If you’re looking to live exactly as you live now, you won’t find that anywhere other than where you live now. Expat advice: research employment options, housing availability, schools and the costs of educating your children, language skills needed, costs of living, living standards, hygiene standards, health care costs, medical facilities, the availability of any medications or treatments you need, the local cuisine and the cost and availability of your choice of foods, the costs and availability of phone and internet options, vehicles and transportation, documentation requirements, money transfer and banking options, work or driving permits and licenses, tax issues, and anything else you use in your daily life.
Make a list of what you, your spouse, and your children do each day. Then make a list of what you use when you do those things. Research costs and availability. For the things you won’t have available in your host country, ask yourself seriously: “Are we really willing to live without them? Really? Again, really???” Another way to approach this question would be: “If we change our minds once we’re in our host country, will we be able to return home and resume our lives?”
10 Questions Expats Must Ask Themselves
1. Why do I really want to move overseas? (What is my primary motivation?)
2. What lifestyle do I want overseas? (And can I afford it?) (And is it possible or available in my host country of choice?)
3. Will I be able to make a living in my new host country? (Or is my retirement portfolio sufficient for this?)
4. If things don’t work out or we change our minds, will we be able to return home and resume our lives? (Will we be able to afford to move back?) (Once back will we be able to find employment again?)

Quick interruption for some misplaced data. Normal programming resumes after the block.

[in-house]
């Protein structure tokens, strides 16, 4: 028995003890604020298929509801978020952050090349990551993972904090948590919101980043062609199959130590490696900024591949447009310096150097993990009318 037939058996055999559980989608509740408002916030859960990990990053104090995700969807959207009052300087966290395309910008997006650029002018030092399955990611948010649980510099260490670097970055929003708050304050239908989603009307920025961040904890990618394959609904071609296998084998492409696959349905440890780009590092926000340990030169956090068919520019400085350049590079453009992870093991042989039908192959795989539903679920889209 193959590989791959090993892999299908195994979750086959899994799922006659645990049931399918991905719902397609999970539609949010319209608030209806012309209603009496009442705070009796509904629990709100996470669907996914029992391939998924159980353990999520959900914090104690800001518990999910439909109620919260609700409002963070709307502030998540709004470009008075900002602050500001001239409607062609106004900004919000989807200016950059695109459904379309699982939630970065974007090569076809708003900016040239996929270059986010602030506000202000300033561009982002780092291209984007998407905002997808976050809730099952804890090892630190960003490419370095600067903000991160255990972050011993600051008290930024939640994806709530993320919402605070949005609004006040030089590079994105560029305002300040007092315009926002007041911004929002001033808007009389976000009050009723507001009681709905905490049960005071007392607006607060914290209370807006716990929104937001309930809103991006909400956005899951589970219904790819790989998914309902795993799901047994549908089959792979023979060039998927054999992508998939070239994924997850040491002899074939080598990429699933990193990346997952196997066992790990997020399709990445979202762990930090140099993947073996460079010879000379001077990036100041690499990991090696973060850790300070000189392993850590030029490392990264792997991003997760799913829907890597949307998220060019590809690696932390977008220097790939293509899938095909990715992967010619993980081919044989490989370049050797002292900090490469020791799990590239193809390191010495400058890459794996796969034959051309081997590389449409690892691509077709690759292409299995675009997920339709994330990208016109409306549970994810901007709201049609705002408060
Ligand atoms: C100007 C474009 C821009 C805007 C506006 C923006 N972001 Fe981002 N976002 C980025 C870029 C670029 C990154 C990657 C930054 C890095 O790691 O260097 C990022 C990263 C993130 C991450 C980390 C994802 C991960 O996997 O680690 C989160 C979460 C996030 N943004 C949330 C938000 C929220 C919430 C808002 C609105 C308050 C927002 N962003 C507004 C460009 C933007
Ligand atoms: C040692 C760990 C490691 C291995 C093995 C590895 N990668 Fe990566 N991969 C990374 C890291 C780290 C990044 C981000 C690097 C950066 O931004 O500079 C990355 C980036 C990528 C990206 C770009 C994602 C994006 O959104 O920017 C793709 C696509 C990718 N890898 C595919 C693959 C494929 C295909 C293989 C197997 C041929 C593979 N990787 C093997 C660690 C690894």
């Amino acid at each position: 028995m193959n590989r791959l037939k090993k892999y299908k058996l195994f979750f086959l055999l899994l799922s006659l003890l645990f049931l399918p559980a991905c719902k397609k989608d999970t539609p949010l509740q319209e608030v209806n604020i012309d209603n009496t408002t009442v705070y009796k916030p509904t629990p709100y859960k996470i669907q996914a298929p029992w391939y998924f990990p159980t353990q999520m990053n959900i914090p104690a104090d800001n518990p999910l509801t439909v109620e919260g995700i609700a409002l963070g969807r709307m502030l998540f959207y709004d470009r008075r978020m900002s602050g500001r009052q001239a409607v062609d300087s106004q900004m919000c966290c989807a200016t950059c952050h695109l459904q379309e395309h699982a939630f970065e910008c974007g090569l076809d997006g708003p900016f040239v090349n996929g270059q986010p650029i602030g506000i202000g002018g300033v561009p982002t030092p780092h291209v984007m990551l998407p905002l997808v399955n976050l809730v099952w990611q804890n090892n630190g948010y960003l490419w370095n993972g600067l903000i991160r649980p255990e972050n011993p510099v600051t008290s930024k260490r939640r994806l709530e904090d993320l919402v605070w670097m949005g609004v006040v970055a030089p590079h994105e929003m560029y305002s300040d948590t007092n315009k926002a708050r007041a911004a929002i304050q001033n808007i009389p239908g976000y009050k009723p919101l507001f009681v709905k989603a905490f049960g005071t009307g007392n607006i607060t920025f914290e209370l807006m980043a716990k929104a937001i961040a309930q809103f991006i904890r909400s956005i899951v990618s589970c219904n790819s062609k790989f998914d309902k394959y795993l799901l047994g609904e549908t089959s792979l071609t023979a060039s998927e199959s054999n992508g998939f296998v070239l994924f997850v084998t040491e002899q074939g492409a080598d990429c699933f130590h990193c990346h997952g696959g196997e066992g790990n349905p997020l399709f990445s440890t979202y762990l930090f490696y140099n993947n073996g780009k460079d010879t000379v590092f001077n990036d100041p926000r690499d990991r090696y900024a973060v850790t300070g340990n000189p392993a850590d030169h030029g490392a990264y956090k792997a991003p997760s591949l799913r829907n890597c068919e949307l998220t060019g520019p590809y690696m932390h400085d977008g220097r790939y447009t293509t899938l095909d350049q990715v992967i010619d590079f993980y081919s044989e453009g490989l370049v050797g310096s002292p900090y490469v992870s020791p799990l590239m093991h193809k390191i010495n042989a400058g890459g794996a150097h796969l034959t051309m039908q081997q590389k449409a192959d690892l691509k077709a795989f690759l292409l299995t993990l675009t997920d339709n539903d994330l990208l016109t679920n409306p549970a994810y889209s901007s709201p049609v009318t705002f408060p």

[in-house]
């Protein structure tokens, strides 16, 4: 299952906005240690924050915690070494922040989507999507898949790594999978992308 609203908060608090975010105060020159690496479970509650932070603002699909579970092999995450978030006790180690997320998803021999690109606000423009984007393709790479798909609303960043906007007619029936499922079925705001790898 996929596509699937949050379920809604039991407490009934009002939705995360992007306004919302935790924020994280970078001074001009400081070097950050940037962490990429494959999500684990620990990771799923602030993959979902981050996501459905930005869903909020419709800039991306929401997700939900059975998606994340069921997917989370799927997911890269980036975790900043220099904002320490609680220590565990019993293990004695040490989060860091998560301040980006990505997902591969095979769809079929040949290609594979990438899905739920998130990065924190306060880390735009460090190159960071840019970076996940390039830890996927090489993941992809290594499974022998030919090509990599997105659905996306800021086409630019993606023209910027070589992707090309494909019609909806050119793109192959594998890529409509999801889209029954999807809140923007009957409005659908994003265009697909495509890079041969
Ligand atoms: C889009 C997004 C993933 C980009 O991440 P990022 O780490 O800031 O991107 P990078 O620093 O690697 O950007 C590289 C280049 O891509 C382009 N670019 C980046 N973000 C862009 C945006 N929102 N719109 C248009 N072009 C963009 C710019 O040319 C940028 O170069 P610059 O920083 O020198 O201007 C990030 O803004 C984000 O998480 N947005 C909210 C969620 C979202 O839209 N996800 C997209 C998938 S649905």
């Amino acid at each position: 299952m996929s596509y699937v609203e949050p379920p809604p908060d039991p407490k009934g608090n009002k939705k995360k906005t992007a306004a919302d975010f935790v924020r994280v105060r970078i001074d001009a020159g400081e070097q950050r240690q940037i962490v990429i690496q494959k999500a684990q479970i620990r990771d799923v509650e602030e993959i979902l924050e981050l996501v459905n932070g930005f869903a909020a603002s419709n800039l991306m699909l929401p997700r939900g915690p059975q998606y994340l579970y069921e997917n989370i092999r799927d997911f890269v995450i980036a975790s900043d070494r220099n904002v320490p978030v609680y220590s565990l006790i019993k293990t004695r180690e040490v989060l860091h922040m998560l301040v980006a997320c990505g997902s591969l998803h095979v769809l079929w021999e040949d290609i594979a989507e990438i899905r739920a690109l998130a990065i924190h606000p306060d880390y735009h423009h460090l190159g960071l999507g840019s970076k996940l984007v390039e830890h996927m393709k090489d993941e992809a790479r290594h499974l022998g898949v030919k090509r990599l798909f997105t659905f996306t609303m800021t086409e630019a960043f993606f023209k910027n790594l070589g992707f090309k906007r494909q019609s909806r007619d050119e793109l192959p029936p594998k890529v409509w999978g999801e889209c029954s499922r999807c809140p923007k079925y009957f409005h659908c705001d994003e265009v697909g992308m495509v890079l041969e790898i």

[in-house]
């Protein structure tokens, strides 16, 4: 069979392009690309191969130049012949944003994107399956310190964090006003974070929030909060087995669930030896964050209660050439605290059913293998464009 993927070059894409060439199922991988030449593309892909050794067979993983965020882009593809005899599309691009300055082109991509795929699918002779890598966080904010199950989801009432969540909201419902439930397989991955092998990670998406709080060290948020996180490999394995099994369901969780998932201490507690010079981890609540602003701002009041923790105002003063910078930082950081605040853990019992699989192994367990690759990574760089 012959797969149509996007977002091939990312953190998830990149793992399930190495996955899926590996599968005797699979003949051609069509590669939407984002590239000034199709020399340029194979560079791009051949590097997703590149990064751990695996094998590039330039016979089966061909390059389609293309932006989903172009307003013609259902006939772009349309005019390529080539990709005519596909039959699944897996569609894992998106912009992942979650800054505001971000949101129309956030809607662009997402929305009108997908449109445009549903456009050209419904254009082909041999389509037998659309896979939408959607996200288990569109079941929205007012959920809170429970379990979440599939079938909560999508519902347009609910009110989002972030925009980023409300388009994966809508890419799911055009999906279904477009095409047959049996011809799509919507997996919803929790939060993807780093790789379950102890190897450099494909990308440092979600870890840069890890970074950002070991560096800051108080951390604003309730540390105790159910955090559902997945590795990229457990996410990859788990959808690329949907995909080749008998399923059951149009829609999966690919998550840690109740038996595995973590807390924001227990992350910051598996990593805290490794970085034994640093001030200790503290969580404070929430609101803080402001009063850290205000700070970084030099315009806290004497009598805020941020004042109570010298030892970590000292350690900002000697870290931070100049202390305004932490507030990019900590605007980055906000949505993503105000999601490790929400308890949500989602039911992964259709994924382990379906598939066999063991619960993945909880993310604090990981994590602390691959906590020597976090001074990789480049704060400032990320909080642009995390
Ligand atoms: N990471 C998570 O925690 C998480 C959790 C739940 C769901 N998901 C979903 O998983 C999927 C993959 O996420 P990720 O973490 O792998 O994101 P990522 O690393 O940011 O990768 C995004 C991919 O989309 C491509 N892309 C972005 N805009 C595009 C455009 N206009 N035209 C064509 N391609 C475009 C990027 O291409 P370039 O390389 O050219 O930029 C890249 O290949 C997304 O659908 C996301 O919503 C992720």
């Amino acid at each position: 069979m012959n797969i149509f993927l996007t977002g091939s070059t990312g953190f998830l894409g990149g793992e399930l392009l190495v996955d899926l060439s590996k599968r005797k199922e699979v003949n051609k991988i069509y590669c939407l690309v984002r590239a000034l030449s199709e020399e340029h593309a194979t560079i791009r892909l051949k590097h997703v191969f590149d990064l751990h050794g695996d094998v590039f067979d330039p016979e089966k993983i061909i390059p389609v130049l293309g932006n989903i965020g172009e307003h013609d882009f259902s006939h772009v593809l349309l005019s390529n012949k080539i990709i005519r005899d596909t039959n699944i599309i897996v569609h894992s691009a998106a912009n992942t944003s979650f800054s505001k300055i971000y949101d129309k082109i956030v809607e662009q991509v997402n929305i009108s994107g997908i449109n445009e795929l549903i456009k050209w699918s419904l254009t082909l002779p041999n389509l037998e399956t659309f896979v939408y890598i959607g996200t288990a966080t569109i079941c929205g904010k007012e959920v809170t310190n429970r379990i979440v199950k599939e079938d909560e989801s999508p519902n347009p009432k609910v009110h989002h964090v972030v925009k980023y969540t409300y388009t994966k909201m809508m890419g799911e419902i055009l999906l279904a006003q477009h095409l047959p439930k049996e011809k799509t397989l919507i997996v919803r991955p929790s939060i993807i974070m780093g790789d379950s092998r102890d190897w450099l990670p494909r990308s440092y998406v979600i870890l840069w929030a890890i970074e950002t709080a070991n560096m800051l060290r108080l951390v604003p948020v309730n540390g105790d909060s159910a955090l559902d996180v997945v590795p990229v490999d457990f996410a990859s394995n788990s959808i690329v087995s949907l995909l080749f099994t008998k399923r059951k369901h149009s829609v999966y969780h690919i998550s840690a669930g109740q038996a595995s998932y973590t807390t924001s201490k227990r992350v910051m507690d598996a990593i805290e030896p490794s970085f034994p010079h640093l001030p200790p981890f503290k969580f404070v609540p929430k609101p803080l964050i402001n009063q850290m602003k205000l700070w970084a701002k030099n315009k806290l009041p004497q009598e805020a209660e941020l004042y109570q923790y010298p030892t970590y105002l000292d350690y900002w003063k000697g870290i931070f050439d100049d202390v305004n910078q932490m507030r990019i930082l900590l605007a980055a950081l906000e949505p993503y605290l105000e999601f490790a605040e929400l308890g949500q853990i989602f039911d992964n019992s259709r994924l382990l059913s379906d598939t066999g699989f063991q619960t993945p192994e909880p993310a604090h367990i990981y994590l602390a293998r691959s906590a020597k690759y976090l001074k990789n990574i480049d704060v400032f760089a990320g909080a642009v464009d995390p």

5. How does each member of the family feel about the move? The decision must be mutual between partners. Children won’t ultimately decide, but should be made to feel their opinions were taken into account, regardless of the final decision taken. Will I (will our family) truly benefit from relocating abroad?
6. Did I fully research housing, schooling, employment, transportation, healthcare, and everything else I’ll need overseas?
7. Could I (or could my family) benefit from some additional preparation before relocating overseas (language courses, culture transition coaching, career coaching, etc.)
8. Do I (does our family) have a plan for repatriation in case of emergencies? (And should this happen could we afford it, and where would we return to?)
9. Are there any options we should leave OPEN prior to moving? (Would my employer take me back if I return, should I keep my business partially open until I’m certain, etc.)
10. Am I (are we) truly willing to blend into local life, accept the things we are not accustomed to, and thrive despite the changes?
Expat advice: there is a big difference between living and thriving in your new home! Ask yourselves: